PRAGUE (Reuters) - Czech President Milos Zeman on Wednesday backed the new nominee for culture minister from the junior party in the ruling coalition, defusing a political crisis that had threatened to topple the government.
The Social Democrats earlier nominated Lubomir Zaoralek, a former foreign minister and lower house of parliament speaker, to head the Culture Ministry, after Zeman last week rejected their previous nominee for the post.
In rejecting the party’s nominee, Zeman broke with the constitutional custom whereby a president does not veto a ministerial candidate presented by the prime minister.
The Social Democrats threatened to quit the ruling coalition with Prime Minister Andrej Babis’s ANO party if it could not pick the culture minister. But then the rejected nominee, Michal Smarda, stepped aside, opening the way for a compromise.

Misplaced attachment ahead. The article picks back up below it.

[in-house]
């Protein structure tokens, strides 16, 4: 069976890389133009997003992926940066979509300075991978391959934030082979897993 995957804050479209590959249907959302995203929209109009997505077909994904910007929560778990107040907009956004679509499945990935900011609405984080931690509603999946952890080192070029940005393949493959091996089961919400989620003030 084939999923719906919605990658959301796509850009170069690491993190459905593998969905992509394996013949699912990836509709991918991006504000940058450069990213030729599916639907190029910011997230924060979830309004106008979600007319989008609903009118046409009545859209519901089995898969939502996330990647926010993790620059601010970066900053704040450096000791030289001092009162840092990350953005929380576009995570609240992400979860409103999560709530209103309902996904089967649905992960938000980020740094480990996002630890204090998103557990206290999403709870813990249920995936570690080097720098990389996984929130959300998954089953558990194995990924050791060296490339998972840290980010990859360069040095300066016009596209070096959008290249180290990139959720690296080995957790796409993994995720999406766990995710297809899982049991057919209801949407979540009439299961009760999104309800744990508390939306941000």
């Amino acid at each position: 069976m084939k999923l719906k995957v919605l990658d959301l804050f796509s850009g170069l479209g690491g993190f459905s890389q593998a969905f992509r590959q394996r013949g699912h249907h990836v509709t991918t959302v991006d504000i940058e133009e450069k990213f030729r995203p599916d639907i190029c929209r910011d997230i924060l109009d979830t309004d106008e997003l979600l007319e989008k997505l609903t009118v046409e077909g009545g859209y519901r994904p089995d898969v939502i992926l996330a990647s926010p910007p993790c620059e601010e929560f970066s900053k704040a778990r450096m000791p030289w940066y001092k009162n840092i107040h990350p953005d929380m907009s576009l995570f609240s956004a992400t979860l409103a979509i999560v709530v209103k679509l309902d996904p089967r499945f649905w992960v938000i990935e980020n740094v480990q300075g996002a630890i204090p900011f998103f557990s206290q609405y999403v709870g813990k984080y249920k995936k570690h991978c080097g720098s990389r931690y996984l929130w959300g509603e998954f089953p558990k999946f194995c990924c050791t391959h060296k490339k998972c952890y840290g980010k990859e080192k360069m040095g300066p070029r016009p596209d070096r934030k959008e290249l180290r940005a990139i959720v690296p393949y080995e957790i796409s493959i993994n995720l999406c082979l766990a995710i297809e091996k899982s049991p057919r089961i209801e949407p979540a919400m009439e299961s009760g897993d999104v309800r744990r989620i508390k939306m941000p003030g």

“Lubomir Zaoralek was a successful speaker of the lower house, he was a successful foreign minister, when he was in charge of much bigger ministry and he also worked in culture,” the party’s leader, Jan Hamacek, told a news conference.
Zeman’s spokesman said on Twitter that the president agreed with the choice and would meet with Zaoralek before setting a date for his official appointment.
Zeman had argued that Smarda lacked qualifications in the cultural sphere.
Babis, a billionaire businessman, founded the ANO party and has fought conflict of interest allegations since entering politics. He faces criminal charges for alleged subsidy fraud but denies any wrongdoing.
Zeman has backed Babis, who needs the votes of pro-Zeman factions in parliament to command a majority.
In turn, Babis refused to get into a fight with the president over his coalition partner’s ministerial nomination.
The Social Democrats and Babis’s ANO party still face tough negotiations to finalize a 2020 budget draft before the end of September.
The next Czech parliamentary election is due in the autumn of 2021.
Reporting by Jason Hovet and Robert Muller; Editing by Gareth Jones